There are other things you can do such as bringing them flowers, having them over for dinner (inviting then into your home is much better than inviting them out to a restaurant for dinner because most of them do not want to go into public places soon after the death of a loved one, they want privacy as opposed to being in public), going to visit them at their home, calling them to let them know you care and sending them sympathy cards and letters. Don't try to cheer them up because they cannot be cheered up at this time - just be there for them. But don't expect anything from them because they are emotionally incapable of giving it. Just let them grieve, let them cry, let them be angry at God (He's a big God and can handle their feelings and their anger. He's not going to be angry at them for it).
Telling them trite little phrases like "God needed them more than you do", or "they are with the Lord now", or "God called them home because......" are usually not comforting. Never tell them that grieving lasts for such and such a time and then you get better, because that is a lie. It also puts pressure on them to "get through" the grieving process in a specified period of time. Each and every person grieves in their own way for their own period of time, there are no rules for this, no set times. It has been thirteen years since Pam died and there are still times that I cry for her. Yes, the memories of her are precious to me and most of them are happy because she was such a joy to be around, but I would be lying if I said that the grief is gone, because it has never completely left me. So don't expect people to grieve for a specific period of time (like some books say) and then "get over it". Don't expect anything at all from them.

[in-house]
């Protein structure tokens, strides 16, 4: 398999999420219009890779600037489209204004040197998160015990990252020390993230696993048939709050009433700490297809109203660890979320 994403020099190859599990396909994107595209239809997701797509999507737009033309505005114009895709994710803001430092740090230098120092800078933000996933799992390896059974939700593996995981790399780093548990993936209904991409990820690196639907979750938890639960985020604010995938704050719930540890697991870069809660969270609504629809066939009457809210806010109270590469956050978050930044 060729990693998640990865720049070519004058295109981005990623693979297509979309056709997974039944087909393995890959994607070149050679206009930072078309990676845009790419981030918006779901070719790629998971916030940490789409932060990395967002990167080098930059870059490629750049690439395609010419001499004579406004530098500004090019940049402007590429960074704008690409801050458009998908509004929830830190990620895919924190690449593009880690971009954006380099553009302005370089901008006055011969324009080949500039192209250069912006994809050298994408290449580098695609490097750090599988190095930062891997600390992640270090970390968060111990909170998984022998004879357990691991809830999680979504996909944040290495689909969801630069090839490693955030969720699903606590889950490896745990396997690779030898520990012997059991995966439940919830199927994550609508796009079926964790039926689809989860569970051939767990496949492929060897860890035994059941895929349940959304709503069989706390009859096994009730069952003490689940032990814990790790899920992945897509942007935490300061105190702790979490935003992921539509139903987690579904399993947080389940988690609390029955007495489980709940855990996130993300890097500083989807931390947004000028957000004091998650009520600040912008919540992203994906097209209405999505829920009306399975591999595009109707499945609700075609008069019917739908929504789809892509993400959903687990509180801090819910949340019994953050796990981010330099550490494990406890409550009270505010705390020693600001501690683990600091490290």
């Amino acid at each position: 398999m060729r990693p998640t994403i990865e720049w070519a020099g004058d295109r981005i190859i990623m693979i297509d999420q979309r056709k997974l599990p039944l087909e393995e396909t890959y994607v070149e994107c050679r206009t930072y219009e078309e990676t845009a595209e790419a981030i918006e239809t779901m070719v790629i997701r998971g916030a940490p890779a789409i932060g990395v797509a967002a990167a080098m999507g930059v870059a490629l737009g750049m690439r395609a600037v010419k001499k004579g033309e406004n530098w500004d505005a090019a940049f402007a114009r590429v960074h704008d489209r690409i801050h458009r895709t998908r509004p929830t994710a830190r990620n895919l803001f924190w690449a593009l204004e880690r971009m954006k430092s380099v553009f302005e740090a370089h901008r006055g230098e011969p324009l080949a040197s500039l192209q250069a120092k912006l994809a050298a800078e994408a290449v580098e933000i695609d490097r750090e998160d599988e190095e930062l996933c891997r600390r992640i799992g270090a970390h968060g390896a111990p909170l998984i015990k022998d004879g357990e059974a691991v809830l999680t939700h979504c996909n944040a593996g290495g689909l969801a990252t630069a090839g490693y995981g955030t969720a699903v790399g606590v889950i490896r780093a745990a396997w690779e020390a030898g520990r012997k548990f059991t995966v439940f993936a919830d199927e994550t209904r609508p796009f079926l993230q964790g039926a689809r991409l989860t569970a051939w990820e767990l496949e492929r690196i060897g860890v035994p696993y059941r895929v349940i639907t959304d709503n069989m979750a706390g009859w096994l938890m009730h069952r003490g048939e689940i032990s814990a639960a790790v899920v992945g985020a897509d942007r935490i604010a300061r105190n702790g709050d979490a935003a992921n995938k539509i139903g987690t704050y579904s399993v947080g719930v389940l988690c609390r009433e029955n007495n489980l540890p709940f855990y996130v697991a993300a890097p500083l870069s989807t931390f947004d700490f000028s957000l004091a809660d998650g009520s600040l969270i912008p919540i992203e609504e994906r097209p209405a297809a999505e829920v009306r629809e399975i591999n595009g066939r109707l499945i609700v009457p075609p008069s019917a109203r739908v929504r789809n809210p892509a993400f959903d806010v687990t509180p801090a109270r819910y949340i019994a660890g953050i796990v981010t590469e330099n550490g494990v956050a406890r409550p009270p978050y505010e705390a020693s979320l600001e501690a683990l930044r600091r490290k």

Yes, ministering to the grief-stricken is a very difficult thing, it hurts to see someone in so much pain, it brings back pain from your own losses. But being vulnerable and letting those who are grieving see that we ourselves have suffered loss and that we still hurt from it lets them know that what they are feeling is okay, that it is normal for what they have been through. It lets them know that they are not alone and that they are not going crazy, that others have been through similar pain and have survived through it. The pain that I still feel from losing Pam is obvious in this message. But in order to help others we have to be transparent, we have to leave ourselves open and vulnerable. That's the way Jesus was, open and vulnerable. Two of the most important words in the Bible are "Jesus wept".
As I write this I realize that this message will offer some degree of comfort to some of those who are reading it because they have lost loved ones and have had difficulty "living up" to how they were supposed to "heal" after a few months and "get on with their lives". If this has helped you then I feel that I have done something worthwhile in sharing what I have been through.
If there are any hospice professionals who read this and have more insight into this than I do, I would welcome your comments because this is to help others in their time of need.